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Anime Voiceover Fandom and Celebrities

By Alan Shires. Published May 08, 2024.
Filed Under: Anime

So, what is the deal with Anime voiceover fandom and celebrities? How can someone be anime-famous? Doesn’t fame usually mean a huge following and a love and appreciation for one’s work accompanied by people stopping you in the streets for autographs? How can this behavior exist in the voiceover world and is it exclusive just to Anime?

Voiceover Fandom

Starting with the last question of the last paragraph, the fandom is not exclusive to just anime. Many video game voice actors and cartoon voice actors find mass levels of fandom too. But how can this be? Well, the voices one hears growing up become a sentimental and important part of the lives of many people. As they move into adulthood, begin working, having families, and developing a life the innocence of youth becomes something worth protecting. Of course, fandom comes at any age but particularly with cartoons this is where it begins.

Video Games and Anime

Fandom for video games and anime differs somewhat. An older audience has embraced games and anime. The narrative and performances have made a deep emotional connection with the audience to the point where they want to show admiration for those who voiced the characters. The voice actor is as about as close as you can get to the actual character after all. Interestingly, game developers, writers and artists are rarely held on the same pedestals.

Voice Actors Celebrities

It is not uncommon for actors to find themselves taking photos with fans and signing autographs. But over the last 20 years, this has accelerated massively with the voiceover scene. The development and introduction of voiceover in video games has helped with this as has the expansion of Anime across the English-speaking world. It added an extra dynamic to the voiceover fandom scene which exists outside of those few epic childhood cartoon voices.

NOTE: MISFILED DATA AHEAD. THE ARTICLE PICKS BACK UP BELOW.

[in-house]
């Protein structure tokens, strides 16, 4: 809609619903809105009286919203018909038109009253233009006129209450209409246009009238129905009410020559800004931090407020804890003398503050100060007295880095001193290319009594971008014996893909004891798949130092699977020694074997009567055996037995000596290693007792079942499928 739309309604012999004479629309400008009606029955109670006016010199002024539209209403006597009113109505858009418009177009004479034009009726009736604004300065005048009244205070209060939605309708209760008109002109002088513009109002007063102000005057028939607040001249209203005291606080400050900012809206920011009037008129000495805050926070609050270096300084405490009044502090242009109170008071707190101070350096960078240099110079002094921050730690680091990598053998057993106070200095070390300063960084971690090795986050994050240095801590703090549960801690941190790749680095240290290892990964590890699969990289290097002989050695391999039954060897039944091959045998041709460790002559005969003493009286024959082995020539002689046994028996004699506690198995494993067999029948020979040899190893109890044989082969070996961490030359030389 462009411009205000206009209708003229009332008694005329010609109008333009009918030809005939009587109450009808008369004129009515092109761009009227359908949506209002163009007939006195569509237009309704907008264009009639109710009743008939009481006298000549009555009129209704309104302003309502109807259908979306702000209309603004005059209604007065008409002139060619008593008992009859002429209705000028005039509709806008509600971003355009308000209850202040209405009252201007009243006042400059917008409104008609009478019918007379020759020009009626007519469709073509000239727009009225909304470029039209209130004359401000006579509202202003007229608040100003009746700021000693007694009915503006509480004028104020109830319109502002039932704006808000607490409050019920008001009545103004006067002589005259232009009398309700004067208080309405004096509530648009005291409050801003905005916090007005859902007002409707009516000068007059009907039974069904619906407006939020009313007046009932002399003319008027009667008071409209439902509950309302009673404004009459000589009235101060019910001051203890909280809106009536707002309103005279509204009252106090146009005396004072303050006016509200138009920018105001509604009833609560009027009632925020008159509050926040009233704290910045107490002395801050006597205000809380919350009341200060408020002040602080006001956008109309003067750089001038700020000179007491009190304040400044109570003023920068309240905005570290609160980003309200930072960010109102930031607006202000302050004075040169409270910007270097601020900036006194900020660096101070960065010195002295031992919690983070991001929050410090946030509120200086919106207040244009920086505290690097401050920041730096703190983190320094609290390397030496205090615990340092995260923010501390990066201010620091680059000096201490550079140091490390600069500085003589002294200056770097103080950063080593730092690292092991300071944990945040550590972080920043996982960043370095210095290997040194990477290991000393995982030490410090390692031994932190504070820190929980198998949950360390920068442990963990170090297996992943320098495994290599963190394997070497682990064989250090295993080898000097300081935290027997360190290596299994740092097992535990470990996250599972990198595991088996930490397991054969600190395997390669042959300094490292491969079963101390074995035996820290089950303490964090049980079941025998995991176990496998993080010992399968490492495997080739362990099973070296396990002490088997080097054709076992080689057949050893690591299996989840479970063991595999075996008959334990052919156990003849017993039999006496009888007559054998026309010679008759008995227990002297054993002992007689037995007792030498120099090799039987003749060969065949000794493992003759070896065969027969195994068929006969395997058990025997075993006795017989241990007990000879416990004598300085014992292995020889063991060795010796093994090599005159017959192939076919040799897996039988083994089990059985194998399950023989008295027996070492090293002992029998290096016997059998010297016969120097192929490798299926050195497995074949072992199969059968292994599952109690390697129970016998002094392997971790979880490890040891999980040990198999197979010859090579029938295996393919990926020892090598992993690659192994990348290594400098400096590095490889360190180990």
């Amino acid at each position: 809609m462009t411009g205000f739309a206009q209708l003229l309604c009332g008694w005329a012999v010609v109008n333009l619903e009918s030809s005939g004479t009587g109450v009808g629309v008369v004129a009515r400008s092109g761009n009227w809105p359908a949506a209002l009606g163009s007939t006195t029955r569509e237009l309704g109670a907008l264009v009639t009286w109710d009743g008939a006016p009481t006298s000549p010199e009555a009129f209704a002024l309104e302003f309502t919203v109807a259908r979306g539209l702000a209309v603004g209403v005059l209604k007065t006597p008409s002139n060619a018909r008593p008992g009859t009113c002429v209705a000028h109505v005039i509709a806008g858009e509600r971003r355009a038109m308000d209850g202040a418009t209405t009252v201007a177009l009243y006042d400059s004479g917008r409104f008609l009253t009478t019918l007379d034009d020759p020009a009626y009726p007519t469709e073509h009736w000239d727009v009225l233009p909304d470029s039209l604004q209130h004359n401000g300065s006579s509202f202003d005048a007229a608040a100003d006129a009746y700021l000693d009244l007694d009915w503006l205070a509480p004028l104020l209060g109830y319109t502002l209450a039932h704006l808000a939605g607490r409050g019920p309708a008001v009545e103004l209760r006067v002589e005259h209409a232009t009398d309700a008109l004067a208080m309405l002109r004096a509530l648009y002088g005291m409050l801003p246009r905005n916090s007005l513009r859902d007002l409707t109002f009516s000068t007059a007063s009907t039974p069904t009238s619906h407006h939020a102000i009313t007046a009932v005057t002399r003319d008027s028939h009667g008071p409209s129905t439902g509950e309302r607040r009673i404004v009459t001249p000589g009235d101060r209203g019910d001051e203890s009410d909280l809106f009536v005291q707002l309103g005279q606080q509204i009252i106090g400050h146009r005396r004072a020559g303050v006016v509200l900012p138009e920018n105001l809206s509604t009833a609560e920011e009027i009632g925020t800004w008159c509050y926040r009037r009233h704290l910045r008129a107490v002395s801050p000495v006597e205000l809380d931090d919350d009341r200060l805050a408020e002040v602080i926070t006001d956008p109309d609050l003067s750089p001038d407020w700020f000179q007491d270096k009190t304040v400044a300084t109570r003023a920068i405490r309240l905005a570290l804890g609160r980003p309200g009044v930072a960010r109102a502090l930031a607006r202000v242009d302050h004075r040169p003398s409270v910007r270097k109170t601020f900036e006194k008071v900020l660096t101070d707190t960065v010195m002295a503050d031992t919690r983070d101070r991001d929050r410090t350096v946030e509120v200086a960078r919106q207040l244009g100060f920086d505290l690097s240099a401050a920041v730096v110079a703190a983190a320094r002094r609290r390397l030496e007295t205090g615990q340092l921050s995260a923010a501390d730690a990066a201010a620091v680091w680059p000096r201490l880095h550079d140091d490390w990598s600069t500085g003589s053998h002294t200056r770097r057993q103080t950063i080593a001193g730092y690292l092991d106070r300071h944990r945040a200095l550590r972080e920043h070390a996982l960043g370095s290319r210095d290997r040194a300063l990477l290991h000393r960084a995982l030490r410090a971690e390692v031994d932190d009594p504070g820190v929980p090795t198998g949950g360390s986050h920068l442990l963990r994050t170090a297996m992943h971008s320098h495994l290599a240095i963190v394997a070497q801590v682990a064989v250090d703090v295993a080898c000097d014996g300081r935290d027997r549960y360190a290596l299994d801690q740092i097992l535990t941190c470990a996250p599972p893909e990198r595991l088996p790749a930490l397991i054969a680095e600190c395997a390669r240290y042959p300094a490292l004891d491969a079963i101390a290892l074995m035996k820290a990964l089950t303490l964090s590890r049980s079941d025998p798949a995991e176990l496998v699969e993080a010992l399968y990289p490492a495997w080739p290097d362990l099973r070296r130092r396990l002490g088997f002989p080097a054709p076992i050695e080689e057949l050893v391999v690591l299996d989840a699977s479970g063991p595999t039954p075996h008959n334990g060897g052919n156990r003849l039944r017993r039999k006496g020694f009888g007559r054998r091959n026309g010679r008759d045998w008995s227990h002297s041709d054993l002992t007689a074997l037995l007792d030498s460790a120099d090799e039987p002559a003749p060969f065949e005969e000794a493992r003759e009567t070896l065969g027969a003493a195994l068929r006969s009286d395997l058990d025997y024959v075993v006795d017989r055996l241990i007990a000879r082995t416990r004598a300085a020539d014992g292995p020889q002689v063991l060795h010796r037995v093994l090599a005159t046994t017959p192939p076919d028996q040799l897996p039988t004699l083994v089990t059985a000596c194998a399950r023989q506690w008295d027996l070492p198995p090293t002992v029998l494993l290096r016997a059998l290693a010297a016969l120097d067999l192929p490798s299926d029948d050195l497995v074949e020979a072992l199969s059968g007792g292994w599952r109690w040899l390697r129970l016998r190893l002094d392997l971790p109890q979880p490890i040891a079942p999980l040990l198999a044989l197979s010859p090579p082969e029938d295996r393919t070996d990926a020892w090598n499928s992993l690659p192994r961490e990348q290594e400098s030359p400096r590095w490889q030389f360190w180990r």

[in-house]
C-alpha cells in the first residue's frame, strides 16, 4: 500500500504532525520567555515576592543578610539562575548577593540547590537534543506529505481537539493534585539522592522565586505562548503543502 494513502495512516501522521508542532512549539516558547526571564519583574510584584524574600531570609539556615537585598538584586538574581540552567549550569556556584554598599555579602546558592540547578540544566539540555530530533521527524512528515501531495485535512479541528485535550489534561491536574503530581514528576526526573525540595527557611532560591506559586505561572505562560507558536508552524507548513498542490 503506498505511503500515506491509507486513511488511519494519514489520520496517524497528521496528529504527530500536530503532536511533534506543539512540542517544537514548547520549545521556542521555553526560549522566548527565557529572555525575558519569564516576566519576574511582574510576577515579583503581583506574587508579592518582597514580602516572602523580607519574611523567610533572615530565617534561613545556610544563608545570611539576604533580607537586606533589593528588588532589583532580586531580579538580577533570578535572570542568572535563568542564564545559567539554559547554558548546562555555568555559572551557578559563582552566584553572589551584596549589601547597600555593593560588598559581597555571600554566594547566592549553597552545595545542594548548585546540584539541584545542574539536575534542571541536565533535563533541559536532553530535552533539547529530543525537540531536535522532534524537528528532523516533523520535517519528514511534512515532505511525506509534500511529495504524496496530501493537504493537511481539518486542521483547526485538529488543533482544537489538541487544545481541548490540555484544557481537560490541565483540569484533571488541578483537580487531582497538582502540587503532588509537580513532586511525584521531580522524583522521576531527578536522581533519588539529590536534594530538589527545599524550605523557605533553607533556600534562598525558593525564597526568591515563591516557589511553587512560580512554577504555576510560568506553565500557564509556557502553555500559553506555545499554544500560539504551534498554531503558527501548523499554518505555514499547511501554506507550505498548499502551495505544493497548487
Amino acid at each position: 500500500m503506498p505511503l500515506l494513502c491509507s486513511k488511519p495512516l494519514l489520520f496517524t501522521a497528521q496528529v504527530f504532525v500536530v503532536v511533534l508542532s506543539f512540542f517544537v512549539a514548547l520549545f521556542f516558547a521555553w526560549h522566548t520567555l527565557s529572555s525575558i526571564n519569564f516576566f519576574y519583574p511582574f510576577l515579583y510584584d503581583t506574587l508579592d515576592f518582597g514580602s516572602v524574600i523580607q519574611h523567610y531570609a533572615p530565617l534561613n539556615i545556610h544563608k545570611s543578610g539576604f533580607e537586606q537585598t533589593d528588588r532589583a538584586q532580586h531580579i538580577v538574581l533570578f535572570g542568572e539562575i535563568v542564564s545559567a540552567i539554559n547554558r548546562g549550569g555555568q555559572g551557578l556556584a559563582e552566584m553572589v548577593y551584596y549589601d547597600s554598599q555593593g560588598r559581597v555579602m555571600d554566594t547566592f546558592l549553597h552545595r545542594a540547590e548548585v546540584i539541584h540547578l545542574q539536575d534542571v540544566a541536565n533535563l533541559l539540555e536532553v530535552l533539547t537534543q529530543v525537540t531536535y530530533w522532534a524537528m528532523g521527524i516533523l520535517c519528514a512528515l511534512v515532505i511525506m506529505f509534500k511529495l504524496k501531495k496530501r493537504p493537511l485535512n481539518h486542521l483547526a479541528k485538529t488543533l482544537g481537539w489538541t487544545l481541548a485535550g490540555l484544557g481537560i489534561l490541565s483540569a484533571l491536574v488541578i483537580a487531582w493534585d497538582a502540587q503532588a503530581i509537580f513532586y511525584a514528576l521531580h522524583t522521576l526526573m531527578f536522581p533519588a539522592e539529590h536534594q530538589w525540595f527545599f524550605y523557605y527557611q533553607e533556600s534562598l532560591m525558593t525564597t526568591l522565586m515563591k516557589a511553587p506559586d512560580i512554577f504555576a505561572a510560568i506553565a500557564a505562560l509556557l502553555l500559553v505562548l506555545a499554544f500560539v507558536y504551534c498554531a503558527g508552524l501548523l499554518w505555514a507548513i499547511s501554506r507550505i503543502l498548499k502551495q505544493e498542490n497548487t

Voiceover Fandom, the Money-Maker

Typically (on average) Anime will pay no more than $100 per hour and video games $300 per hour (minus usage). If a voice actor only does 2 hours a month it really is not a lot of money. The anime expos and comic con-styled events have changed that. This is where the voice actor gets their reward. Conventions will book the celebrities to meet guests and do panels at an event. While their fans can get signed merchandise and photos. These can be charged anywhere from $5 to $100. Depending on the size of the event and the notoriety of the actor/voiceover artist they can earn anything from $1,000 to $100,000 in one weekend.

Voiceover Fandom Wrapped Up

So, there you have it. What are your opinions? Should voice actors be taking selfies and signing autographs for free? If so, how do we deal with the terrible production rates? Should all voice actors have better access to this area? Or should it remain as it is? Many voice actors will voice multiple characters in this field and specific agents will work with a small collection of companies who dub the content into English. With that in mind, do anime, video games, and animations exist in an industry of their own? It certainly is a vast industry, and the voiceover world is forever changing. A final thought, one should get into the craft because of a deep desire to make art, not sign autographs. It is important to be paid well for one’s work, but our art as voice actors will outlive us and what we make will inspire the next generation.

Anime Voiceover Fandom by Alan Shires

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